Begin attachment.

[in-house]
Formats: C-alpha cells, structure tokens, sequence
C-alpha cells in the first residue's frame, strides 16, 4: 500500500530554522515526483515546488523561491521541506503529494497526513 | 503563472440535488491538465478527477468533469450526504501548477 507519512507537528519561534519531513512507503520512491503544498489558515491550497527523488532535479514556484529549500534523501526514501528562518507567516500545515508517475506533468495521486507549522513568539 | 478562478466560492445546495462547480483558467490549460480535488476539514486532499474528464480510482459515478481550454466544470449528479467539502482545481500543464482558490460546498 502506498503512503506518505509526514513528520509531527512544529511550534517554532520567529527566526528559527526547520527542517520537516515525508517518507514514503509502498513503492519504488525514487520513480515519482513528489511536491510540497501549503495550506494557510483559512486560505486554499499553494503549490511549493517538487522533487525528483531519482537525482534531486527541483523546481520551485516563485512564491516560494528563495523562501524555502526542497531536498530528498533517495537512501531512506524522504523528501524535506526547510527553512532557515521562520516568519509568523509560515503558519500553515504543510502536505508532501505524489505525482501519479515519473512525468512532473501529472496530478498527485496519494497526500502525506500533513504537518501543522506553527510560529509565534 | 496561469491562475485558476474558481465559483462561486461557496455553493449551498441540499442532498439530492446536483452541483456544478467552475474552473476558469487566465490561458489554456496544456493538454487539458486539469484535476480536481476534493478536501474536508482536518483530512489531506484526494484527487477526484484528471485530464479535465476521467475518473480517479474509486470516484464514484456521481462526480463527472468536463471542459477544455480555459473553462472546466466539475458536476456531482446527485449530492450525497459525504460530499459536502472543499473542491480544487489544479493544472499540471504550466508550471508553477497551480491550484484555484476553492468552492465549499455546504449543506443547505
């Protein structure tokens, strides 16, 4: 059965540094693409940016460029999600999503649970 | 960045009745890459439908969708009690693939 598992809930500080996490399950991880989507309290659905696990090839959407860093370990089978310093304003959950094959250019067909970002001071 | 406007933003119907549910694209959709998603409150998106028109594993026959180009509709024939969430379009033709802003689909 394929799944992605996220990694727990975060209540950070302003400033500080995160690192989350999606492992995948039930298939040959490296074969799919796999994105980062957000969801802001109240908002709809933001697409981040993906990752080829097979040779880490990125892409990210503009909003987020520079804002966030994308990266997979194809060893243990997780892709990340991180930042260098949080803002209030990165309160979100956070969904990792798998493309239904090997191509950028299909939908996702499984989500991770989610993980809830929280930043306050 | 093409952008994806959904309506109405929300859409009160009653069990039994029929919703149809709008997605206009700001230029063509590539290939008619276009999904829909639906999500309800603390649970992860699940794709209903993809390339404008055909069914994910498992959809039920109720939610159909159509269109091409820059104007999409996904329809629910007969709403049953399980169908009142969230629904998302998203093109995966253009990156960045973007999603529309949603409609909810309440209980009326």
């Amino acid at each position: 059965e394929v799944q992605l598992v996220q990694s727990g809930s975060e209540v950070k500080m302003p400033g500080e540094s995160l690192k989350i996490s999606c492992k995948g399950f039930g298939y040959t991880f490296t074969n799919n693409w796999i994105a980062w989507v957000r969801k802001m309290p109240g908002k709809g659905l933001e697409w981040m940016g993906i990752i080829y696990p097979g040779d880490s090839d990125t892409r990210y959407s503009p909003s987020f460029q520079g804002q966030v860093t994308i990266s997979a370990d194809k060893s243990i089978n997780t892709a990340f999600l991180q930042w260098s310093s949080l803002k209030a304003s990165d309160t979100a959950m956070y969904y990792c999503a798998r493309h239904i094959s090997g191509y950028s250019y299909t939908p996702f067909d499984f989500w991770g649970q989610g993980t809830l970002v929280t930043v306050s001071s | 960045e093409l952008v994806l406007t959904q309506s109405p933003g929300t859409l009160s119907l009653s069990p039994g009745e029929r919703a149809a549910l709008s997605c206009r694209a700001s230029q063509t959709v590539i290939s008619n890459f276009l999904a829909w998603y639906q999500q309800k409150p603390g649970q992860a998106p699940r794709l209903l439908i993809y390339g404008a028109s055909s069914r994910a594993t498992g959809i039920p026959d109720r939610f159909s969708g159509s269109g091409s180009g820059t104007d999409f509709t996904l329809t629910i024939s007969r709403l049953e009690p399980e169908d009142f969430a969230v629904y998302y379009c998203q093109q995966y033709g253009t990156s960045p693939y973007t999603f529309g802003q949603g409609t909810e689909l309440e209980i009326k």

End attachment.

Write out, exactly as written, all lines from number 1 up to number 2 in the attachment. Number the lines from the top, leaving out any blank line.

[in-house]
Formats: C-alpha cells, structure tokens, sequence